Spain recession deepened in Q4, central bank says

Associated Press
A man reads a newspaper at a fruit market in Barcelona, Spain, Tuesday Jan. 22, 2013. Spain has sold euro 2.8 billion ($3.7 billion) in short-term bills and seen the interest rates it has to pay fall sharply. Spain's borrowing costs have dropped from unsustainable highs last year after the European Central Bank offered to help countries struggling with their debts if they apply for aid. (AP Photo/Emilio Morenatti)
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A man reads a newspaper at a fruit market in Barcelona, Spain, Tuesday Jan. 22, 2013. Spain has sold euro 2.8 billion ($3.7 billion) in short-term bills and seen the interest rates it has to pay fall sharply. Spain's borrowing costs have dropped from unsustainable highs last year after the European Central Bank offered to help countries struggling with their debts if they apply for aid. (AP Photo/Emilio Morenatti)

MADRID (AP) — Spain's recession deepened in the fourth quarter of 2012, when the economy shrank by 0.6 percent compared with the previous three-month period, according to preliminary estimates from the Bank of Spain on Wednesday.

It was the sixth consecutive quarterly contraction. The economy contracted by 0.4 percent in the third quarter.

The bank said economic activity was down 1.7 percent in the fourth quarter from the year-earlier period. And it estimates the economy shrank 1.3 percent for the whole of 2012.

The National Statistics Institute is to announce the official economic growth figures on Jan. 30, while Europe's main statistics office Eurostat unveils its estimate on Feb. 14.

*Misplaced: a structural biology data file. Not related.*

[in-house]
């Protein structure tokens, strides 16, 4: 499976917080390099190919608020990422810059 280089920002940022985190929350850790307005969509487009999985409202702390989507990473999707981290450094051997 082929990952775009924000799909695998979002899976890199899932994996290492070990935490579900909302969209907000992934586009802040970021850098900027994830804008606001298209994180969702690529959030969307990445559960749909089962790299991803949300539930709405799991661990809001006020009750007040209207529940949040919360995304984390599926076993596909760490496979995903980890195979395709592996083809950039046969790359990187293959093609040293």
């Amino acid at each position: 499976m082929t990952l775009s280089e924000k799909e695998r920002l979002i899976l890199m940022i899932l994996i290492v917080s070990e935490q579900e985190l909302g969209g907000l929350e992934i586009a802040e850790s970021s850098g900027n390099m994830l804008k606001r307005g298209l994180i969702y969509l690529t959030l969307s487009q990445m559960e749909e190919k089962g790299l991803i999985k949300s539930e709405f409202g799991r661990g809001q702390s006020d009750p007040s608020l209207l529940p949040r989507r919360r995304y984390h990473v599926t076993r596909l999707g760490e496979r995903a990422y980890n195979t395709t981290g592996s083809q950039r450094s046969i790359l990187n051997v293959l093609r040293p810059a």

Spain, with 25 percent unemployment, is in its second recession in three years following the collapse of its once key real estate sector in 2008.

Also Wednesday, Finance Minister Cristobal Montoro told a parliamentary commission that a tax evasion amnesty aimed at boosting revenue for the country had put some €40 billion ($53.3 billion) back into circulation in the Spanish economy, representing some 4 percent of the country's annual gross domestic product.

Montoro recently said the amnesty had reaped €1.2 billion in taxes — short of the government's €2.5 billion target.

The amnesty, which came into effect last June and ended in November, has been much criticized as it was seen as helping tax evaders while Spaniards suffered cuts in wages and services because of the country's economic crisis.

Opposition politicians pointed out that the figure released Wednesday meant the tax rate paid by those availing of the amnesty was three percent, and not 10 percent as originally announced by the government.

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